With Knight And Day, Cruise is allowed to be comfortable again.  Part romantic comedy, part actioner, part espionage thriller, there’s plenty of room to play around in James Mangold’s world.  Cruise stars as Roy Miller, a rogue CIA agent conveniently skilled in every situation that presents itself to him during his screen time, and Cameron Diaz appears alongside him as June Havens, an innocent car restorer who becomes involved in Miller’s absurd mission.

At the outset, the film presents itself as a rom-com and promises fun, starting with your run-of-the-mill Meet Cute and some flirty banter.  Early scenes involving Cruise and Diaz in a diner and on an airplane showcase the charm of the two leads.  Soon, however, “bad guys” attack.  Nearly every subsequent scene follows the same formula: charming build-up, satisfying wit, BOOM!  BANG!  RUN!  Cruise calmly kills off legions of armed villains under increasingly preposterous circumstances as Diaz screams, whines, looks good, and occasionally pops off a clever line.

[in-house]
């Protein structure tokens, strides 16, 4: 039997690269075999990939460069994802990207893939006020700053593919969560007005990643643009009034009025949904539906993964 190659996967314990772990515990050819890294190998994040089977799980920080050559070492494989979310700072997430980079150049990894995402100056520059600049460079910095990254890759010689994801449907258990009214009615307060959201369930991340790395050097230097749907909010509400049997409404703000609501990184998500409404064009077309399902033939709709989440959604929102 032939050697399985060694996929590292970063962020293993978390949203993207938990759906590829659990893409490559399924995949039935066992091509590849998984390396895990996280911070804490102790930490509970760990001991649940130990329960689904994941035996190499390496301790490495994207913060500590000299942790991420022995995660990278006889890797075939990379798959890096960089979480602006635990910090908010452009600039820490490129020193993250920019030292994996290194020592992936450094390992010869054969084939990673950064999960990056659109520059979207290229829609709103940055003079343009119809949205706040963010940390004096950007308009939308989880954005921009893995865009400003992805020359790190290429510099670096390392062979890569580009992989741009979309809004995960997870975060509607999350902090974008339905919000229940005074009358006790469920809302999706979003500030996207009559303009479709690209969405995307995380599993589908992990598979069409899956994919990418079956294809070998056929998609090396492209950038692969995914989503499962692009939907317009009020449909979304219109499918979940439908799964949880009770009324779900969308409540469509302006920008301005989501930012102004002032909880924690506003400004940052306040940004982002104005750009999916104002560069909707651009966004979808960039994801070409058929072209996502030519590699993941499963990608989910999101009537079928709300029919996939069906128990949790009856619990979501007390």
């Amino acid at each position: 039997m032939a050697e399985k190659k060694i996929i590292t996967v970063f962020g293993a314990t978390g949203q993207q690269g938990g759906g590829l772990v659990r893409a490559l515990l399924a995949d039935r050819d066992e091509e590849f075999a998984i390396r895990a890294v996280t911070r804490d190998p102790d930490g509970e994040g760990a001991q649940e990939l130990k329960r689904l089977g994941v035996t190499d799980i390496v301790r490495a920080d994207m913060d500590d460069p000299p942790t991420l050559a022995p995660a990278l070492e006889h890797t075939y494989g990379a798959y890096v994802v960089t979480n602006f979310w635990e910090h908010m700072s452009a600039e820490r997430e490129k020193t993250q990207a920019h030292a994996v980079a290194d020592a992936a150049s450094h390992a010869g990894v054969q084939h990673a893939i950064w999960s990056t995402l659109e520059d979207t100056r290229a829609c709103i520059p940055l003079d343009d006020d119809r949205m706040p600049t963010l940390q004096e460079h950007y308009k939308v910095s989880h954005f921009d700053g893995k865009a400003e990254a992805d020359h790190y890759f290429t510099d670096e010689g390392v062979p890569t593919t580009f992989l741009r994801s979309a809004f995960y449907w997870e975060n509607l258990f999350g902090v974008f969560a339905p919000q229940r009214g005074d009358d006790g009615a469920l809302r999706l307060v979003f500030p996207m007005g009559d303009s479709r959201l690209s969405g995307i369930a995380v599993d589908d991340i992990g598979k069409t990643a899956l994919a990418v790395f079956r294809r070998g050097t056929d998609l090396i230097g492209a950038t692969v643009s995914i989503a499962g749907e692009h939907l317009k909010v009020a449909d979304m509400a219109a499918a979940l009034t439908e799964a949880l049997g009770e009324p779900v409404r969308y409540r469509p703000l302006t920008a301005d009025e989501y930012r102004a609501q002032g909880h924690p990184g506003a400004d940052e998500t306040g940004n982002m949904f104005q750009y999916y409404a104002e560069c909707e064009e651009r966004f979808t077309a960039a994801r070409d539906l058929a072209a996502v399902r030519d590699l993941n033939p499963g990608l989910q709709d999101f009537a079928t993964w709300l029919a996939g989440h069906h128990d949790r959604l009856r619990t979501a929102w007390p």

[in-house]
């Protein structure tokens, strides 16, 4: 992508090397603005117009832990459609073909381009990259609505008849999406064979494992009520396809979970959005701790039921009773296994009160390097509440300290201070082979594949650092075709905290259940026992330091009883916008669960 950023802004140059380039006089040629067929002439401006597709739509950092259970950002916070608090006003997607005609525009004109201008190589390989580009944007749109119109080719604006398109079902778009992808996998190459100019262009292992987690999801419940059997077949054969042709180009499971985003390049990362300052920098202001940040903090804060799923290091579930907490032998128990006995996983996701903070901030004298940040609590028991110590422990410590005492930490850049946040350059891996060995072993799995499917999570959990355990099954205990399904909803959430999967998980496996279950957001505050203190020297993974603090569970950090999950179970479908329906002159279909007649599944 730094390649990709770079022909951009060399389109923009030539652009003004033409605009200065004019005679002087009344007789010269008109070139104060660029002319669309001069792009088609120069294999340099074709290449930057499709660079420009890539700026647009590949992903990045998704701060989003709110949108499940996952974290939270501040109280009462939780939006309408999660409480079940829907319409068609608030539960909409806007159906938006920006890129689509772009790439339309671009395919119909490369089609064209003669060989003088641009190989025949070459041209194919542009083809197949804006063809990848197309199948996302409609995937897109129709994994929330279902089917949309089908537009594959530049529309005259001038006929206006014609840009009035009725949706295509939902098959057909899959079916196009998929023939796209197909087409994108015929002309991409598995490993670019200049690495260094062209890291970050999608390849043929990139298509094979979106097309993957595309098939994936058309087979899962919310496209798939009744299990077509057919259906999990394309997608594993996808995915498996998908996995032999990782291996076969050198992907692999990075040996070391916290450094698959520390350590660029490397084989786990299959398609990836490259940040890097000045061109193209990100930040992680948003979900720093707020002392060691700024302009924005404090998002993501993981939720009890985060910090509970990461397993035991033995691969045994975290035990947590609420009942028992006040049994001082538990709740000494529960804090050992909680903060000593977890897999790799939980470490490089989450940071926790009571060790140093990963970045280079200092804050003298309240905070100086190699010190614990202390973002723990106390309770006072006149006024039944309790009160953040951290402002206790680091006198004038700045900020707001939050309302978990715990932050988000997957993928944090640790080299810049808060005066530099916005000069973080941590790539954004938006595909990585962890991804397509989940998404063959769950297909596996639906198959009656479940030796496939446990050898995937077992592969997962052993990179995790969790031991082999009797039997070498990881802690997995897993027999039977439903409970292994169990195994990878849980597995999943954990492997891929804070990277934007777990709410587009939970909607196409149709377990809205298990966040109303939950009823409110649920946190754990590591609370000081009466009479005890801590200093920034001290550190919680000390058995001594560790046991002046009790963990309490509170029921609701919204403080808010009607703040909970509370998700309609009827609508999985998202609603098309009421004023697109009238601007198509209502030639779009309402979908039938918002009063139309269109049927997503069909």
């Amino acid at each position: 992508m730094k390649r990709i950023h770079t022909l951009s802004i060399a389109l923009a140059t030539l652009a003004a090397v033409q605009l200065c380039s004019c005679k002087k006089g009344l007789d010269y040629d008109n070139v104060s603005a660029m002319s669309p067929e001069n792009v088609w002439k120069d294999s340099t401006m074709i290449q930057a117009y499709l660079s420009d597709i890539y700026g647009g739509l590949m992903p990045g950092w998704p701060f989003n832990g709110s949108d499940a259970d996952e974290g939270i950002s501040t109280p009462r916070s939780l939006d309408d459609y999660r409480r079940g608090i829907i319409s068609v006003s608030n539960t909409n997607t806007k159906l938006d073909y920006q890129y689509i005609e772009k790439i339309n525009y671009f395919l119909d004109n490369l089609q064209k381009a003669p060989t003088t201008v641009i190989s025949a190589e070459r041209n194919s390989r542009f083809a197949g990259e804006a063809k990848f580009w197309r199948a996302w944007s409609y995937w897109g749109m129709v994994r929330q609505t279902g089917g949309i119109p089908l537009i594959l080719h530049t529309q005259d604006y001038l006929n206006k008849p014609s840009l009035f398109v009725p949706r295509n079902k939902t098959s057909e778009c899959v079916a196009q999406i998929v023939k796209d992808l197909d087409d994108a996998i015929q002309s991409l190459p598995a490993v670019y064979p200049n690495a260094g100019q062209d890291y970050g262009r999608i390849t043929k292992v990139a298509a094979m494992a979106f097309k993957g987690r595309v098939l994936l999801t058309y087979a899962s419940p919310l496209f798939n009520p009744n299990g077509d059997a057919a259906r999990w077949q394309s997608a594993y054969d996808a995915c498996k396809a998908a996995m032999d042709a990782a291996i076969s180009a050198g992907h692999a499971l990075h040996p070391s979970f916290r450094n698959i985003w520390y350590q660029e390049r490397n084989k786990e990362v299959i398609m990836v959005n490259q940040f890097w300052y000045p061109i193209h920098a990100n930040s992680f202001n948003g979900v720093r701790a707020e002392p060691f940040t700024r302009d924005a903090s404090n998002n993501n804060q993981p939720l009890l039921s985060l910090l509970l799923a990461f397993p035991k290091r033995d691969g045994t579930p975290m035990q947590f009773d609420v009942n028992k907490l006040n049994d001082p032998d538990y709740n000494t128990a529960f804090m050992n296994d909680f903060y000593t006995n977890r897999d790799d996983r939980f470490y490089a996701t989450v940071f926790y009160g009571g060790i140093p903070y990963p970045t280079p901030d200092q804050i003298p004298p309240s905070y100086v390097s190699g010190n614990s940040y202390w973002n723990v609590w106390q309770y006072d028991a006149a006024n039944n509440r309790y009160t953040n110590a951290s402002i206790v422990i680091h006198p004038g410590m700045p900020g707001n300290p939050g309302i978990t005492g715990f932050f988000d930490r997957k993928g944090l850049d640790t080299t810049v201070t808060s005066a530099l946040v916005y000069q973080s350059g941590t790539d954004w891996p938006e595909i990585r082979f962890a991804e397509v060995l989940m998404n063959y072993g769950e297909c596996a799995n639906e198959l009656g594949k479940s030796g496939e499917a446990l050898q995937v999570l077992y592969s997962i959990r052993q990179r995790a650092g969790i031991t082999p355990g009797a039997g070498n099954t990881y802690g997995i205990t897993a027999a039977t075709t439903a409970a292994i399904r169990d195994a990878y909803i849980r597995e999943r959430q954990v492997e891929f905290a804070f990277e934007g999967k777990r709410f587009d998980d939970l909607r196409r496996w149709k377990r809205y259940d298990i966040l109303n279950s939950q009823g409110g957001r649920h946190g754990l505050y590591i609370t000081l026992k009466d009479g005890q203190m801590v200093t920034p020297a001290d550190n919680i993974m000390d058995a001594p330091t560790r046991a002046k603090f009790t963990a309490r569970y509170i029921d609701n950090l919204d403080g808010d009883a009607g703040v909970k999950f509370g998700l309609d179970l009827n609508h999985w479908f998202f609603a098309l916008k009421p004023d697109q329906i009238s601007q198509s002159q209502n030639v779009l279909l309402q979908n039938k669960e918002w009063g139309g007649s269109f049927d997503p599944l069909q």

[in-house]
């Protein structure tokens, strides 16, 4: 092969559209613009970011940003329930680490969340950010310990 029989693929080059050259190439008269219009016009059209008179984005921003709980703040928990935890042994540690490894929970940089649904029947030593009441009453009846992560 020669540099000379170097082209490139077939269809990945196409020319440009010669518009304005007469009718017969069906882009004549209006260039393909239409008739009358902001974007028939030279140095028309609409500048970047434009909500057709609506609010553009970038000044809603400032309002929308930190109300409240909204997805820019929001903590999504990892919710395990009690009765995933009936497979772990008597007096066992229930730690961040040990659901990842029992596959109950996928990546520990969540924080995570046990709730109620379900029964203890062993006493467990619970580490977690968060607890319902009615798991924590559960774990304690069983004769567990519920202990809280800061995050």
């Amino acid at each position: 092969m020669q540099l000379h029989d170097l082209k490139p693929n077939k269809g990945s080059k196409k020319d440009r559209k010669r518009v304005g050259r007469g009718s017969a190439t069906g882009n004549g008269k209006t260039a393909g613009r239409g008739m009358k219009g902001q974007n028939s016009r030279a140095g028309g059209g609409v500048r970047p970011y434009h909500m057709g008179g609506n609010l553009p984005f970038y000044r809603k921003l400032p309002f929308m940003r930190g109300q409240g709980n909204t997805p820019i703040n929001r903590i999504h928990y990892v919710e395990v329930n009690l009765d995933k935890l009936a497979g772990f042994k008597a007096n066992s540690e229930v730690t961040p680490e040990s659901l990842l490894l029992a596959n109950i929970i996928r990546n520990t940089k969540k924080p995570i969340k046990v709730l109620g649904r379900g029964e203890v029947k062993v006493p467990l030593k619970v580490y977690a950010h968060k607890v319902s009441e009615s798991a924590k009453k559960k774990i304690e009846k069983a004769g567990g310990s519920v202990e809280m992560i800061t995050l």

It is, perhaps, the film’s nihilism and predictability that make it all the more charming.  From the first fight scene, during which Cruise kills the entire crew and passenger roster of an in-flight plane, the tongue-in-cheek tendencies of the film are evident.  The situation and its presentation skirt satire, and if not for Cruise and Diaz’s straight-faced performances, it might be full-blown farce.  The action scenes, as ridiculous as they are, seem fine in this world because Cruise remains the down-to-earth (if hopelessly brazen) eye around which the film’s storm spins.